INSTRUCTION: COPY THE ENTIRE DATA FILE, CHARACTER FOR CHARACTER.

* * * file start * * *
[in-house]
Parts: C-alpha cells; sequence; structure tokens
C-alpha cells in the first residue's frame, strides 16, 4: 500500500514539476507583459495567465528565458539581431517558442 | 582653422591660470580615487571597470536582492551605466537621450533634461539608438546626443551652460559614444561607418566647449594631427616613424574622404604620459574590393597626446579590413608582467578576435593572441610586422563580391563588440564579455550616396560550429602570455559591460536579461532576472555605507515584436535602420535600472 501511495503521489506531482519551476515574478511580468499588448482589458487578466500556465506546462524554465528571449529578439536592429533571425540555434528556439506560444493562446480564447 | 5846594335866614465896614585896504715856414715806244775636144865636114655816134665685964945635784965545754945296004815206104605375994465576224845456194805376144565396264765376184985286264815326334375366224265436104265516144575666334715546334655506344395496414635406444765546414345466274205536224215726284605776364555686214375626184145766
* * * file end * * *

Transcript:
[in-house]
Parts: C-alpha cells; sequence; structure tokens
C-alpha cells in the first residue's frame, strides 16, 4: 500500500514539476507583459495567465528565458539581431517558442 | 582653422591660470580615487571597470536582492551605466537621450533634461539608438546626443551652460559614444561607418566647449594631427616613424574622404604620459574590393597626446579590413608582467578576435593572441610586422563580391563588440564579455550616396560550429602570455559591460536579461532576472555605507515584436535602420535600472 501511495503521489506531482519551476515574478511580468499588448482589458487578466500556465506546462524554465528571449529578439536592429533571425540555434528556439506560444493562446480564447 | 5846594335866614465896614585896504715856414715806244775636144865636114655816134665685964945635784965545754945296004815206104605375994465576224845456194805376144565396264765376184985286264815326334375366224265436104265516144575666334715546334655506344395496414635406444765546414345466274205536224215726284605776364555686214375626184145766